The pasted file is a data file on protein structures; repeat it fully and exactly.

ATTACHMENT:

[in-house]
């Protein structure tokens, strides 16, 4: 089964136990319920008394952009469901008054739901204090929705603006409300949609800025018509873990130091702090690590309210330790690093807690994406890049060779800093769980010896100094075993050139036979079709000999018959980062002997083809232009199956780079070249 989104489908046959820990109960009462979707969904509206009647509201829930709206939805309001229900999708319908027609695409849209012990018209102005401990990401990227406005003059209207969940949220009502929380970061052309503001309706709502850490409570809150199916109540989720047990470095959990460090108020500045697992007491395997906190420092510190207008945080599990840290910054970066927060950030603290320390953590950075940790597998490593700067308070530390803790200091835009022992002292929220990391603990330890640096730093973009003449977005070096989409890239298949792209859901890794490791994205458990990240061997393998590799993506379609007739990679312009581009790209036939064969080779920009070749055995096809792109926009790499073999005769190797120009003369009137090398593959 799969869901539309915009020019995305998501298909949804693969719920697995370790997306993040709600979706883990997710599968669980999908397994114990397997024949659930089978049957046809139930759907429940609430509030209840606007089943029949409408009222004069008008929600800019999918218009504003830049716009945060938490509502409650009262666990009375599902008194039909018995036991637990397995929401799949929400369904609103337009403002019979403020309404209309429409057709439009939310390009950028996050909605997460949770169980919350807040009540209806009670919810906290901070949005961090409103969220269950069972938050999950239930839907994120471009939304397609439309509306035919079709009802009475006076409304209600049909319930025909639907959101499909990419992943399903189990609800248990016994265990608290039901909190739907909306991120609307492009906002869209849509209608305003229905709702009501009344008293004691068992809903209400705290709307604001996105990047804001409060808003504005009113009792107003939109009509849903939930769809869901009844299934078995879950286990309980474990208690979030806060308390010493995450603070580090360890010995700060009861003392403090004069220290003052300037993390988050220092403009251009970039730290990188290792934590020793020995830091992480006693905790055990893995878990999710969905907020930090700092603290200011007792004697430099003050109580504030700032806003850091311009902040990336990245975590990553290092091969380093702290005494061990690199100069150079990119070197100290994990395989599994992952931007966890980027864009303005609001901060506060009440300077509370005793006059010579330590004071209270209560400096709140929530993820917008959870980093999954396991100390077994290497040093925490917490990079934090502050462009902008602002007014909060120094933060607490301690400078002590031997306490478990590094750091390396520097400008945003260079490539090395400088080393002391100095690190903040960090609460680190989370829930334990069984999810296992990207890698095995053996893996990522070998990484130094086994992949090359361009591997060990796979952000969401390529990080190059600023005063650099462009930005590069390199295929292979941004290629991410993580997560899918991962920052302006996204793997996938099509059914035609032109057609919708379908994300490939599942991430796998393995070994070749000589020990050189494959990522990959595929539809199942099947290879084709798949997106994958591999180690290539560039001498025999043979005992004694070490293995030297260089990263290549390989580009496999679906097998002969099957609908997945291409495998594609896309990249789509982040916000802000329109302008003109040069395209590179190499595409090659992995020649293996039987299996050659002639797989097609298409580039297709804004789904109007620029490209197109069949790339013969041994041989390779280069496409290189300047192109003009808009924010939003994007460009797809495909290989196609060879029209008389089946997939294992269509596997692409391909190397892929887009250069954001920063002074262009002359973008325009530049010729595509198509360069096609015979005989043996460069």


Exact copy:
[in-house]
């Protein structure tokens, strides 16, 4: 089964136990319920008394952009469901008054739901204090929705603006409300949609800025018509873990130091702090690590309210330790690093807690994406890049060779800093769980010896100094075993050139036979079709000999018959980062002997083809232009199956780079070249 989104489908046959820990109960009462979707969904509206009647509201829930709206939805309001229900999708319908027609695409849209012990018209102005401990990401990227406005003059209207969940949220009502929380970061052309503001309706709502850490409570809150199916109540989720047990470095959990460090108020500045697992007491395997906190420092510190207008945080599990840290910054970066927060950030603290320390953590950075940790597998490593700067308070530390803790200091835009022992002292929220990391603990330890640096730093973009003449977005070096989409890239298949792209859901890794490791994205458990990240061997393998590799993506379609007739990679312009581009790209036939064969080779920009070749055995096809792109926009790499073999005769190797120009003369009137090398593959 799969869901539309915009020019995305998501298909949804693969719920697995370790997306993040709600979706883990997710599968669980999908397994114990397997024949659930089978049957046809139930759907429940609430509030209840606007089943029949409408009222004069008008929600800019999918218009504003830049716009945060938490509502409650009262666990009375599902008194039909018995036991637990397995929401799949929400369904609103337009403002019979403020309404209309429409057709439009939310390009950028996050909605997460949770169980919350807040009540209806009670919810906290901070949005961090409103969220269950069972938050999950239930839907994120471009939304397609439309509306035919079709009802009475006076409304209600049909319930025909639907959101499909990419992943399903189990609800248990016994265990608290039901909190739907909306991120609307492009906002869209849509209608305003229905709702009501009344008293004691068992809903209400705290709307604001996105990047804001409060808003504005009113009792107003939109009509849903939930769809869901009844299934078995879950286990309980474990208690979030806060308390010493995450603070580090360890010995700060009861003392403090004069220290003052300037993390988050220092403009251009970039730290990188290792934590020793020995830091992480006693905790055990893995878990999710969905907020930090700092603290200011007792004697430099003050109580504030700032806003850091311009902040990336990245975590990553290092091969380093702290005494061990690199100069150079990119070197100290994990395989599994992952931007966890980027864009303005609001901060506060009440300077509370005793006059010579330590004071209270209560400096709140929530993820917008959870980093999954396991100390077994290497040093925490917490990079934090502050462009902008602002007014909060120094933060607490301690400078002590031997306490478990590094750091390396520097400008945003260079490539090395400088080393002391100095690190903040960090609460680190989370829930334990069984999810296992990207890698095995053996893996990522070998990484130094086994992949090359361009591997060990796979952000969401390529990080190059600023005063650099462009930005590069390199295929292979941004290629991410993580997560899918991962920052302006996204793997996938099509059914035609032109057609919708379908994300490939599942991430796998393995070994070749000589020990050189494959990522990959595929539809199942099947290879084709798949997106994958591999180690290539560039001498025999043979005992004694070490293995030297260089990263290549390989580009496999679906097998002969099957609908997945291409495998594609896309990249789509982040916000802000329109302008003109040069395209590179190499595409090659992995020649293996039987299996050659002639797989097609298409580039297709804004789904109007620029490209197109069949790339013969041994041989390779280069496409290189300047192109003009808009924010939003994007460009797809495909290989196609060879029209008389089946997939294992269509596997692409391909190397892929887009250069954001920063002074262009002359973008325009530049010729595509198509360069096609015979005989043996460069």